Research in New Zealand

My application for a Leverhulme International Fellowship to spend three months at the University of Waikato (the subject of one of my blogs last year) was not successful but, nothing daunted, I set off for New Zealand anyway in July 2015. I headed for South Island, with the ambition of visiting four archives on the east coast. First stop was Christchurch, which was originally one of the most ‘English’ settlements in the country. Today, as one resident ruefully observed to me, it remains ‘munted’ after the earthquakes of 2010 and 2011. The city is reminiscent of Berlin after the fall of the Wall; there are building works everywhere, and local inhabitants are adopting an attitude of slightly-forced resilience. Nevertheless there is a certain doomed grandeur to the ruins of the nineteenth-century Cathedral and, walking over to the Christchurch branch of the National Archives of New Zealand in warm sunshine, I confess I did not miss the British summer.

Christchurch Cathedral

Christchurch Cathedral as it still looks, supported by scaffolding

My project involved gathering evidence of British medical practitioners who travelled or emigrated to New Zealand in the decades 1840-1890. I am particularly interested in doctors who suffered difficulties in transferring their professional lives to this specific colonial context, so I consulted the records of lunatic asylums, bankruptcy hearings, and private letters or memoirs, for evidence of career turbulence. The National Archives offices in Christchurch and Dunedin hold the records of the Christchurch, Hokitika and Dunedin asylums, while the Canterbury Museum and the Hocken Collection (the latter being the special collections of Otago University) mainly hold personal papers.
The story of medical men who were admitted to asylums as patients rather than staff turned out to follow a rather predictable pattern; they tended to have developed alcoholism, and so experienced relatively short-term admissions to asylums (where in modern terms, they had a chance to ‘dry out’). For example on 10 January 1881 Bernard Doyle, an unmarried thirty-five year old man originally from Scotland, was admitted to the optimistically-named Sunnyside asylum at Christchurch. The cause of his disorder on admission was said to be chronic alcoholism, and he was reported to have suffered several attacks over the preceding three years. His difficulties were compounded by epilepsy, and for four days after his admission he remained very ill indeed. By March, though, the medical superintendent noted with satisfaction and some righteousness ‘This patient has greatly improved so very much ashamed of himself & regaining his self-respect & losing the craving for drink’. Doyle was discharged on 2 April 1881, and did not return to Sunnyside, although of course we have no way of knowing whether he stayed on the wagon and out of other institutions thereafter.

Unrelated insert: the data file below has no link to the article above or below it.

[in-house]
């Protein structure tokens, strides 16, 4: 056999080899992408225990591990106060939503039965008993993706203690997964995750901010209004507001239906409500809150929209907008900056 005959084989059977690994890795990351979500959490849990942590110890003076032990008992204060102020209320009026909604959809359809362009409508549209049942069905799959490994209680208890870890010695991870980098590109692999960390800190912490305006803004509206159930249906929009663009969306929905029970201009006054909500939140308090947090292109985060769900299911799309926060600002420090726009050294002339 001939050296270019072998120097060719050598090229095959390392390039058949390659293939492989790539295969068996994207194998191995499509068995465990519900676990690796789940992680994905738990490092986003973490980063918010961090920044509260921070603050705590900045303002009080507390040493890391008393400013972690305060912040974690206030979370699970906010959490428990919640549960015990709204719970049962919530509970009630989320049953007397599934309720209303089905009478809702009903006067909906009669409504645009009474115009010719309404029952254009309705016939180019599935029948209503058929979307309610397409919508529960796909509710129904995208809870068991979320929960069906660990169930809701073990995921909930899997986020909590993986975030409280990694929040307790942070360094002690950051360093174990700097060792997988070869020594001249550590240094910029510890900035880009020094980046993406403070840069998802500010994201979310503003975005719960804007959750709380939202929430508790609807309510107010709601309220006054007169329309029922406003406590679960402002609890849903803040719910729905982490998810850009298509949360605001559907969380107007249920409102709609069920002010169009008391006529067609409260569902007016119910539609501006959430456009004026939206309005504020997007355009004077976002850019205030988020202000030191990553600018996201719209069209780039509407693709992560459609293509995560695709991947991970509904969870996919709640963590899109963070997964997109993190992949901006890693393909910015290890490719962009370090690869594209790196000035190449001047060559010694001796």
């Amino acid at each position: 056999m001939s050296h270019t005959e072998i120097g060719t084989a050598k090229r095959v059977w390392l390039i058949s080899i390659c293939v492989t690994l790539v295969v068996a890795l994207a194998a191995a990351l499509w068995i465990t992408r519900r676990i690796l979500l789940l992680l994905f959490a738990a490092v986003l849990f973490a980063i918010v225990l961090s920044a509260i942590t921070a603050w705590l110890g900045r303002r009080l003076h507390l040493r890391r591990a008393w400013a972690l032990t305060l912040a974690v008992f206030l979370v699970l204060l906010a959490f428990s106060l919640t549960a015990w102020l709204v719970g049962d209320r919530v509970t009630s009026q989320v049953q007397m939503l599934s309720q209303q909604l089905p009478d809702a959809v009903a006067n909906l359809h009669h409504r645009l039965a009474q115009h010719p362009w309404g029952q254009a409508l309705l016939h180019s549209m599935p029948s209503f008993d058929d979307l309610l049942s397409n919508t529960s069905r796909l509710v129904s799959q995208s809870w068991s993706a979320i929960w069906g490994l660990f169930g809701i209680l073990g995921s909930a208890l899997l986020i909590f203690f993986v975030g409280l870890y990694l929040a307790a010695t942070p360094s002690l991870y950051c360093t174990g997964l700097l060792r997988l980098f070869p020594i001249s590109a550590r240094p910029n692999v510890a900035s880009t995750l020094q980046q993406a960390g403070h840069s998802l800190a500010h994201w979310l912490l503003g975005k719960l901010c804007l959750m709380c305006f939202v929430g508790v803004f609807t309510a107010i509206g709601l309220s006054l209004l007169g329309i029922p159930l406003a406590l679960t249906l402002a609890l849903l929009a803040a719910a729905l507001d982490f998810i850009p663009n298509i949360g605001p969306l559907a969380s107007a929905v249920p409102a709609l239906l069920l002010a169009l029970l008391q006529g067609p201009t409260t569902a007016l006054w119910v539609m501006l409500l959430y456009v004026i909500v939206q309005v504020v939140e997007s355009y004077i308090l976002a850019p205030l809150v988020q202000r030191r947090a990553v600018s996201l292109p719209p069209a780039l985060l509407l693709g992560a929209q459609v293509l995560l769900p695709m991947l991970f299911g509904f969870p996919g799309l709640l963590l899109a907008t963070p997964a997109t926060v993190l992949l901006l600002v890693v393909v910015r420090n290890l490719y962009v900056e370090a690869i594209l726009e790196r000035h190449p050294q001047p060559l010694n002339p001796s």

The Hocken Collection was founded by a doctor, Thomas Morland Hocken, although fortunately for him he did not suffer mental ill health. It is probably the most southerly archive I will ever visit, as it is located in central Dunedin (‘the Edinburgh of the South’) but in this instance it is also the site of a missed opportunity. It was only after my time in the Hocken that I discovered it is home to the records of a private lunatic asylum, Ashburn Hall; most historical researchers have an anecdote about ‘the one that got away’ or the document they missed and this will be mine. Still, while I was there I did manage to read the autobiography of Samuel Hodgkinson, who provides an early and personal report of what it was like to suffer from depression. He recalled of 1854 ‘I began to feel out of health, & was prescribed for by Dr Barker, but became worse; my illness was a bad form of dyspepsia caused in a great measure no doubt by the coarse diet, & too much tea-drinking combined with over exertion. I suffered from great depression of spirits & mind; at Dr Barker’s invitation I went to Christchurch & stayed with him for some time; both he & Mrs Barker were exceedingly kind to me, but I did not improve in health & he advised me to try a change by going Home & seeing my relations again.’ He returned to England to visit his brothers and sisters, and got married in 1857. Hodgkinson clearly felt much better when he returned to New Zealand in 1858, and went on to be an elected member of the colony’s House of Representatives.
My visits to New Zealand archives were all too brief, but I have lots of material to write from and will aim to start teaching topics on the nineteenth century colony soon. Any takers for a Kiwi topic for Sources and Debates?


Leave a Reply

Fill in your details below or click an icon to log in: Logo

You are commenting using your account. Log Out /  Change )

Google+ photo

You are commenting using your Google+ account. Log Out /  Change )

Twitter picture

You are commenting using your Twitter account. Log Out /  Change )

Facebook photo

You are commenting using your Facebook account. Log Out /  Change )


Connecting to %s